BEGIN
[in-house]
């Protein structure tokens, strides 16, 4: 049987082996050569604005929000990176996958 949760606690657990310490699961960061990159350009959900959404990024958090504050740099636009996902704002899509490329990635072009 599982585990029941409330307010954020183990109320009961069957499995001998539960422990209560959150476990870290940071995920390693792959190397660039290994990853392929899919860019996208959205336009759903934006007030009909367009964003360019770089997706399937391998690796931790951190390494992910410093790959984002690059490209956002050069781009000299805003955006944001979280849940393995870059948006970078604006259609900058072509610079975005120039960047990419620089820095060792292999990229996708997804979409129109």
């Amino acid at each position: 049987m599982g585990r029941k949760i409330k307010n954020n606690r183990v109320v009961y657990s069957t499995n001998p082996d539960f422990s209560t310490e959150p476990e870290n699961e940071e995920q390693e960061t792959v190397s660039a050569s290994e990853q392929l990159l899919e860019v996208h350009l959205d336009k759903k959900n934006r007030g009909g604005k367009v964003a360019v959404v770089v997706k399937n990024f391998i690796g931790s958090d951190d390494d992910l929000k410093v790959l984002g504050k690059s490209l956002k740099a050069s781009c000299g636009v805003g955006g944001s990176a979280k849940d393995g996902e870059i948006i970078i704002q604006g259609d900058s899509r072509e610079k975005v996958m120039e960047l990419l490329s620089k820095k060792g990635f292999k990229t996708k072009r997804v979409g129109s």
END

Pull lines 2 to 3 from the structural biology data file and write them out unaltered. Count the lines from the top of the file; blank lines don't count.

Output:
């Protein structure tokens, strides 16, 4: 049987082996050569604005929000990176996958 949760606690657990310490699961960061990159350009959900959404990024958090504050740099636009996902704002899509490329990635072009 599982585990029941409330307010954020183990109320009961069957499995001998539960422990209560959150476990870290940071995920390693792959190397660039290994990853392929899919860019996208959205336009759903934006007030009909367009964003360019770089997706399937391998690796931790951190390494992910410093790959984002690059490209956002050069781009000299805003955006944001979280849940393995870059948006970078604006259609900058072509610079975005120039960047990419620089820095060792292999990229996708997804979409129109």
């Amino acid at each position: 049987m599982g585990r029941k949760i409330k307010n954020n606690r183990v109320v009961y657990s069957t499995n001998p082996d539960f422990s209560t310490e959150p476990e870290n699961e940071e995920q390693e960061t792959v190397s660039a050569s290994e990853q392929l990159l899919e860019v996208h350009l959205d336009k759903k959900n934006r007030g009909g604005k367009v964003a360019v959404v770089v997706k399937n990024f391998i690796g931790s958090d951190d390494d992910l929000k410093v790959l984002g504050k690059s490209l956002k740099a050069s781009c000299g636009v805003g955006g944001s990176a979280k849940d393995g996902e870059i948006i970078i704002q604006g259609d900058s899509r072509e610079k975005v996958m120039e960047l990419l490329s620089k820095k060792g990635f292999k990229t996708k072009r997804v979409g129109s």